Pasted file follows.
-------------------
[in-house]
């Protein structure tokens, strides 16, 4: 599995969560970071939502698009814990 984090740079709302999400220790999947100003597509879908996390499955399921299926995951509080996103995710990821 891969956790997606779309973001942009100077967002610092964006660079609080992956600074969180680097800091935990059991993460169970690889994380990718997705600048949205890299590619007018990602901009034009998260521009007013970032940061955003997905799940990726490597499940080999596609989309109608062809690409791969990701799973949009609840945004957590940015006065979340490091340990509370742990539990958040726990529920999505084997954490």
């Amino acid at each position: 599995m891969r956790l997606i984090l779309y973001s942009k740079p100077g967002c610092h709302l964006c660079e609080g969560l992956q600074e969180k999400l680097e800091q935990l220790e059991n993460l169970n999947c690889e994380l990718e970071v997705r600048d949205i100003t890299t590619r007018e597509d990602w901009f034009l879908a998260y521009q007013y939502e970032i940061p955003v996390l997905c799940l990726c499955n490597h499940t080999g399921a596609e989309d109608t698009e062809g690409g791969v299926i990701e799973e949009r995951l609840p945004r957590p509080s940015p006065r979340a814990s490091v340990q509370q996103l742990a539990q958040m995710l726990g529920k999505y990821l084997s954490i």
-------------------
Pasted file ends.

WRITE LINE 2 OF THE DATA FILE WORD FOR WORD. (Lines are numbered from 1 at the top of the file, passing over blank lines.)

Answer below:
């Protein structure tokens, strides 16, 4: 599995969560970071939502698009814990 984090740079709302999400220790999947100003597509879908996390499955399921299926995951509080996103995710990821 891969956790997606779309973001942009100077967002610092964006660079609080992956600074969180680097800091935990059991993460169970690889994380990718997705600048949205890299590619007018990602901009034009998260521009007013970032940061955003997905799940990726490597499940080999596609989309109608062809690409791969990701799973949009609840945004957590940015006065979340490091340990509370742990539990958040726990529920999505084997954490």